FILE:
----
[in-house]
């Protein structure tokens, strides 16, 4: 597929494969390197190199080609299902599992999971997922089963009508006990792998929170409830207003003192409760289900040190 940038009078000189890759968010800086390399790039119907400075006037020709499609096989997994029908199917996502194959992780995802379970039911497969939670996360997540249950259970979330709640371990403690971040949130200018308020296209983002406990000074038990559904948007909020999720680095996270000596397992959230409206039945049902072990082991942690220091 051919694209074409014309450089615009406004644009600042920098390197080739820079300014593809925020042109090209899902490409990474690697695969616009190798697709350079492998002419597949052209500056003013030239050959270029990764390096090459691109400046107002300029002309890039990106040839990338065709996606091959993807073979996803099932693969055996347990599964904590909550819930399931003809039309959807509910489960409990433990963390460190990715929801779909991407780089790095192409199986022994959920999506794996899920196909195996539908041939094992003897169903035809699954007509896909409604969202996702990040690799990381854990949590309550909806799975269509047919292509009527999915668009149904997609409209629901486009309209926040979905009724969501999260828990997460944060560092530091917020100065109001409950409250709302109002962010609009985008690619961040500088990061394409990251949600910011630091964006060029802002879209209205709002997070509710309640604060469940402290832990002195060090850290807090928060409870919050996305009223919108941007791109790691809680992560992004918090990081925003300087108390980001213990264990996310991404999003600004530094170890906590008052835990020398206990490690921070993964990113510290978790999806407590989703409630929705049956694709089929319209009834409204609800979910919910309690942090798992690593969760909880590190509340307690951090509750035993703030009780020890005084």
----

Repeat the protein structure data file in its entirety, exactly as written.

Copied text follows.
[in-house]
């Protein structure tokens, strides 16, 4: 597929494969390197190199080609299902599992999971997922089963009508006990792998929170409830207003003192409760289900040190 940038009078000189890759968010800086390399790039119907400075006037020709499609096989997994029908199917996502194959992780995802379970039911497969939670996360997540249950259970979330709640371990403690971040949130200018308020296209983002406990000074038990559904948007909020999720680095996270000596397992959230409206039945049902072990082991942690220091 051919694209074409014309450089615009406004644009600042920098390197080739820079300014593809925020042109090209899902490409990474690697695969616009190798697709350079492998002419597949052209500056003013030239050959270029990764390096090459691109400046107002300029002309890039990106040839990338065709996606091959993807073979996803099932693969055996347990599964904590909550819930399931003809039309959807509910489960409990433990963390460190990715929801779909991407780089790095192409199986022994959920999506794996899920196909195996539908041939094992003897169903035809699954007509896909409604969202996702990040690799990381854990949590309550909806799975269509047919292509009527999915668009149904997609409209629901486009309209926040979905009724969501999260828990997460944060560092530091917020100065109001409950409250709302109002962010609009985008690619961040500088990061394409990251949600910011630091964006060029802002879209209205709002997070509710309640604060469940402290832990002195060090850290807090928060409870919050996305009223919108941007791109790691809680992560992004918090990081925003300087108390980001213990264990996310991404999003600004530094170890906590008052835990020398206990490690921070993964990113510290978790999806407590989703409630929705049956694709089929319209009834409204609800979910919910309690942090798992690593969760909880590190509340307690951090509750035993703030009780020890005084």